Kristian Slavov
Kristian Slavov
14 days ago

I think the roots of this Conflict are much more deeper and diverse (complicated) than some (more or less laic) opinions might suppose or suggest…
In the course of about at least 80 – 180 years Russia had been engaged in numerous European ‘wars’ (for example the repression of the Hungarian revolution (1848-49); the liberation of Bulgaria, the two World wars, etc…) In most of these conflicts ‘Russia’ finally got itself deserted, (more or less) defamed, played around and so in the aftermaths – most of all – couldn’t achieve or enforce (neither peacefully nor martially) it’s main interesests…
On the other hands, the continuous-multiple conflicts and in reality unfruitful diplomatic “manouvers” around the Northern Black Sea costs (including the geopolitically key Crimean peninsula) has given the latest “motivation” for the definitive Russian occupational planning…
In conclusion, I guess that the long-term lack of true recognition (also as the half-world’s “maltreated” industrial & resource provider) and the following loss of influence, led the Russians to turn evermore increasingly to autocratic leaderships as well as to promote the”revival” of the aggressive militarism, which ignited finally to erupt this Escalation of profound geopolitical tensions…

Last edited 14 days ago by Kristian Slavov
Kristian Slavov
Kristian Slavov
14 days ago

I think the roots of this Conflict are much more deeper and diverse (complicated) than some (more or less laic) opinions might suppose or suggest…

In the course of about at least 80 – 180 years Russia had been engaged in numerous European ‘wars’ (for example the repression of the Hungarian revolution (1848-49); the liberation of Bulgaria, the two World wars, etc…) In most of these conflicts ‘Russia’ finally got itself deserted, (more or less) defamed, played around and so in the aftermaths – most of all – couldn’t achieve or enforce (neither peacefully nor martially) it’s main interests…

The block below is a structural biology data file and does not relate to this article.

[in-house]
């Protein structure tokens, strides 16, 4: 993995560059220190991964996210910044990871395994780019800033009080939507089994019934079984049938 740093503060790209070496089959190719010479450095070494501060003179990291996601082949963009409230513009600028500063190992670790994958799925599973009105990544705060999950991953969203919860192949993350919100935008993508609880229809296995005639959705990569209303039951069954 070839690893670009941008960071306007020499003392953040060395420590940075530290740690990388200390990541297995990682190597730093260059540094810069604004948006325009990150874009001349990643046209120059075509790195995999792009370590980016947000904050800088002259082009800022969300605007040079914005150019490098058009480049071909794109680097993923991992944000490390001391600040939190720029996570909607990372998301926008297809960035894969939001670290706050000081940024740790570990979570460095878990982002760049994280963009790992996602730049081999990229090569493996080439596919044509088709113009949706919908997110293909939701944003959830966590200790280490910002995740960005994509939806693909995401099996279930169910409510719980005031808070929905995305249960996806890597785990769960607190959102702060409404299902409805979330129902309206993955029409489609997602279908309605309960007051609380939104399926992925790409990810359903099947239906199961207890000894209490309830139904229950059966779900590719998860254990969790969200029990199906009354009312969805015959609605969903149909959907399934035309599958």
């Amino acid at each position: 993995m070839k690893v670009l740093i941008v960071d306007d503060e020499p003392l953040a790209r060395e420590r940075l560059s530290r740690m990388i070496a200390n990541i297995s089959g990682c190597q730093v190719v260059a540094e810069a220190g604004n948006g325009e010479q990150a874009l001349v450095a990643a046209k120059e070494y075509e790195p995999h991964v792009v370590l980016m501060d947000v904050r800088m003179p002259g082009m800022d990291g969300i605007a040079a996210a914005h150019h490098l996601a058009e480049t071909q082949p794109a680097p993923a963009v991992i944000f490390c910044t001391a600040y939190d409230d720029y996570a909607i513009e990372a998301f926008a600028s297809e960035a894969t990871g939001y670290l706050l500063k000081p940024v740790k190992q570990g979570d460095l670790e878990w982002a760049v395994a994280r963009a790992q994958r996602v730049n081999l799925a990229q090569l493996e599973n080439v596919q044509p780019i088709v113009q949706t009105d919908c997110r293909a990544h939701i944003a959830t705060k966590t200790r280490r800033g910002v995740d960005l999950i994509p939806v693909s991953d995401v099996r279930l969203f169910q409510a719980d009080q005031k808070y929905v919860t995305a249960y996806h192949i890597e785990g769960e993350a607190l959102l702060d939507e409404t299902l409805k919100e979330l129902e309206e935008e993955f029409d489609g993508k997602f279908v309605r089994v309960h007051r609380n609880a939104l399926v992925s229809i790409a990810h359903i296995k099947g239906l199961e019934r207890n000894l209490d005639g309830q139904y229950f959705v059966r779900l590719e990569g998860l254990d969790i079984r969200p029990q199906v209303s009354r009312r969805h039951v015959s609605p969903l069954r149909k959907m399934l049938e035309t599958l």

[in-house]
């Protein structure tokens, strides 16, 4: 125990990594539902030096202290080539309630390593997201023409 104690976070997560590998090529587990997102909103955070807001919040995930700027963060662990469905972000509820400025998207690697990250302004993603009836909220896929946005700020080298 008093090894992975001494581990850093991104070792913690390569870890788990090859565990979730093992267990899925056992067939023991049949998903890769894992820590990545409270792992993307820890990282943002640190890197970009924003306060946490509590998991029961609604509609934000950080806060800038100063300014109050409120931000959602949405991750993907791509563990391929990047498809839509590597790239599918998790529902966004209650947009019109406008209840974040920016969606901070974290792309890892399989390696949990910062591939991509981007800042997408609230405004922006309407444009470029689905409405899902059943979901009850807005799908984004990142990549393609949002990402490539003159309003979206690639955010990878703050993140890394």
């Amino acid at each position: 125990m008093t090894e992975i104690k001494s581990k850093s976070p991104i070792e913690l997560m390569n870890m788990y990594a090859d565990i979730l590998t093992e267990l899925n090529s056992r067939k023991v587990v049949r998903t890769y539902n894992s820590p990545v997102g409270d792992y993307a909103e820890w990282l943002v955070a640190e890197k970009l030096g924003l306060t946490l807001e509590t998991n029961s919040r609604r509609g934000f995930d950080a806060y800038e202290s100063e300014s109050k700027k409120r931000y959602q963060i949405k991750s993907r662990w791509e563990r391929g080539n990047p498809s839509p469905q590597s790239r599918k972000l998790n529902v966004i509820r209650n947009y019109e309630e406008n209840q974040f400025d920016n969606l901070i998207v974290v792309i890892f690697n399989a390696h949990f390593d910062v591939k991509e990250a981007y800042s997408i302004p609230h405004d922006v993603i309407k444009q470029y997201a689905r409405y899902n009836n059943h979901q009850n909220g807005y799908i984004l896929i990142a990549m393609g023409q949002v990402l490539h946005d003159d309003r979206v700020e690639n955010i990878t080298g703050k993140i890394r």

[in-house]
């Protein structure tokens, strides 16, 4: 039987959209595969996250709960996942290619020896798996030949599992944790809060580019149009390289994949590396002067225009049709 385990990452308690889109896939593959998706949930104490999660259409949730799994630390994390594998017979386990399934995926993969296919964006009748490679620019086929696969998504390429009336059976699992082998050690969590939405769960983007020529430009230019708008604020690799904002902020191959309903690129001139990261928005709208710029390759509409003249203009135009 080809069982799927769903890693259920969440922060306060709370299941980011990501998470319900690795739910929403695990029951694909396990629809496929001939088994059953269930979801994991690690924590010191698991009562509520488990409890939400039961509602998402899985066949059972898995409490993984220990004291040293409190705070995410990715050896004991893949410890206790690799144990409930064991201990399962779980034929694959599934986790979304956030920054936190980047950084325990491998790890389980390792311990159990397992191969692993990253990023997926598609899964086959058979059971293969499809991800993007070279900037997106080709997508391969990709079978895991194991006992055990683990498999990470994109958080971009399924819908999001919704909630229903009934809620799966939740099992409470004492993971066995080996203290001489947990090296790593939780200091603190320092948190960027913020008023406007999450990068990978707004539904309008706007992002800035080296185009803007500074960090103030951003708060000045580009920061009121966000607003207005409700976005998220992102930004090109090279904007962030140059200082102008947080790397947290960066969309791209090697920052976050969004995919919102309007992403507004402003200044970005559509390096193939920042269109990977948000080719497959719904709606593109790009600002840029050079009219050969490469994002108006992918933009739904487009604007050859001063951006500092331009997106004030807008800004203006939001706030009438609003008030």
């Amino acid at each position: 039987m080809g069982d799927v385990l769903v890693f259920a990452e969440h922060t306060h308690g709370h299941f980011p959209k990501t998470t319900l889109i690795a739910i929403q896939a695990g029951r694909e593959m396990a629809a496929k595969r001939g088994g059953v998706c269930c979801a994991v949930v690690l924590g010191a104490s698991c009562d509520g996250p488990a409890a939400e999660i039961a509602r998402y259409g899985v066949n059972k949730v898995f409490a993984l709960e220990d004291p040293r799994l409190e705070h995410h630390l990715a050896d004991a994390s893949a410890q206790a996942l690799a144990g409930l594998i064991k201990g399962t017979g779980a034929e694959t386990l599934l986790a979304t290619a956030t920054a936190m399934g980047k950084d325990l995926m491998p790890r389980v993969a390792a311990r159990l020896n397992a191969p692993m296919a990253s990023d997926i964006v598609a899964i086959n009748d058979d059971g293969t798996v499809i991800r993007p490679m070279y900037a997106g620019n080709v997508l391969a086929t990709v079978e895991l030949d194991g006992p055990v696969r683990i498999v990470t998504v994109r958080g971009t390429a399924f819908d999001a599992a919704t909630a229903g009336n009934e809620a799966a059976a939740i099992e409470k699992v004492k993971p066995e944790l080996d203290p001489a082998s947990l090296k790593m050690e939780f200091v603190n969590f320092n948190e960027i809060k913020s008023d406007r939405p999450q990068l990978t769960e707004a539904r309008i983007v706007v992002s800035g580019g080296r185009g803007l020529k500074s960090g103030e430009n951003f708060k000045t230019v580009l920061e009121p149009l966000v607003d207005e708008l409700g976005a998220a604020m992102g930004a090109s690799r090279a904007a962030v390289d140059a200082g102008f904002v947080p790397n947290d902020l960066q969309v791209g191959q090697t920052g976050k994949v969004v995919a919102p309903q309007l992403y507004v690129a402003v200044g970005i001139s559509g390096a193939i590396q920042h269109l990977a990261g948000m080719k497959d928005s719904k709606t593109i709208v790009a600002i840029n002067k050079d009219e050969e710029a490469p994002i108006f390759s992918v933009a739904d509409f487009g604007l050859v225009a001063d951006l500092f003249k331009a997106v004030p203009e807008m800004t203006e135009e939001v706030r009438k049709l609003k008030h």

On the other hands, the continuous-multiple conflicts and in reality unfruitful diplomatic “manouvers” around the Northern Black Sea costs (including the geopolitically key Crimean peninsula) has given the latest “motivation” for the definitive Russian occupational planning…

In conclusion, I guess that the long-term lack of true recognition (also as the half-world’s “maltreated” industrial & resource provider) and the following loss of influence, led the Russians to turn evermore increasingly to autocratic leaderships as well as to promote the”revival” of the aggressive militarism, which ignited finally to erupt this Escalation of profound geopolitical tensions…/

M. M.
M. M.
14 days ago

About 80% of the Russian public supports the war against the Ukrainians. So, ordinary Russian people are responsible for the atrocities committed by their soldiers in Ukraine.

Though the Russians physically resemble Europeans, the Russian mentality resembles the Chinese mentality.

Get more info about this issue.

Last edited 14 days ago by Matthew M.